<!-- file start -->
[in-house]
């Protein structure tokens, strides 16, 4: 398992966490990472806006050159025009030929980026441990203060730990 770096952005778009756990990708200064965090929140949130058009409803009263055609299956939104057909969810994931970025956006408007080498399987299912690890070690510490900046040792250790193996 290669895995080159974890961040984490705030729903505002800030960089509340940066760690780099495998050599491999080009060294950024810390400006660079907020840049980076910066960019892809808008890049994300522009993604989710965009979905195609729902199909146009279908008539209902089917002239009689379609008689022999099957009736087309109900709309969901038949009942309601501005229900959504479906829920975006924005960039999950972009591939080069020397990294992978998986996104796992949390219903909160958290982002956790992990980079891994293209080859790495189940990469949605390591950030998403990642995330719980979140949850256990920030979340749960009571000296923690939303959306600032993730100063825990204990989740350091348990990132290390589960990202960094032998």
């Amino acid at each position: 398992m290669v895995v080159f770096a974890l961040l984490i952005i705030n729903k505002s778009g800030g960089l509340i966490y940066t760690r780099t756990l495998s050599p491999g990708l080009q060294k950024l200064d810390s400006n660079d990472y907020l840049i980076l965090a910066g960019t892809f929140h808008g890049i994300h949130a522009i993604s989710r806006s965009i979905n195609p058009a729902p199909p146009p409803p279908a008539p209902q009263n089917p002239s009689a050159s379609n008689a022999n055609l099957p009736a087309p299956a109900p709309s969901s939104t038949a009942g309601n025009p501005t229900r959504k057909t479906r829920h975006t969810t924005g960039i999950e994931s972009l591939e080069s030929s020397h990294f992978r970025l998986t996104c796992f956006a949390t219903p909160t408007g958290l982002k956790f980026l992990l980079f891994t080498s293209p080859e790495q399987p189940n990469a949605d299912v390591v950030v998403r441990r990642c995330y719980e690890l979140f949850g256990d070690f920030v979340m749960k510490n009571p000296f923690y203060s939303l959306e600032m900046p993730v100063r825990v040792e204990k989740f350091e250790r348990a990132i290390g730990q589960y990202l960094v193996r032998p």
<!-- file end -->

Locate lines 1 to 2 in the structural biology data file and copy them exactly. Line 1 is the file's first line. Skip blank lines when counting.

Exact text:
[in-house]
């Protein structure tokens, strides 16, 4: 398992966490990472806006050159025009030929980026441990203060730990 770096952005778009756990990708200064965090929140949130058009409803009263055609299956939104057909969810994931970025956006408007080498399987299912690890070690510490900046040792250790193996 290669895995080159974890961040984490705030729903505002800030960089509340940066760690780099495998050599491999080009060294950024810390400006660079907020840049980076910066960019892809808008890049994300522009993604989710965009979905195609729902199909146009279908008539209902089917002239009689379609008689022999099957009736087309109900709309969901038949009942309601501005229900959504479906829920975006924005960039999950972009591939080069020397990294992978998986996104796992949390219903909160958290982002956790992990980079891994293209080859790495189940990469949605390591950030998403990642995330719980979140949850256990920030979340749960009571000296923690939303959306600032993730100063825990204990989740350091348990990132290390589960990202960094032998």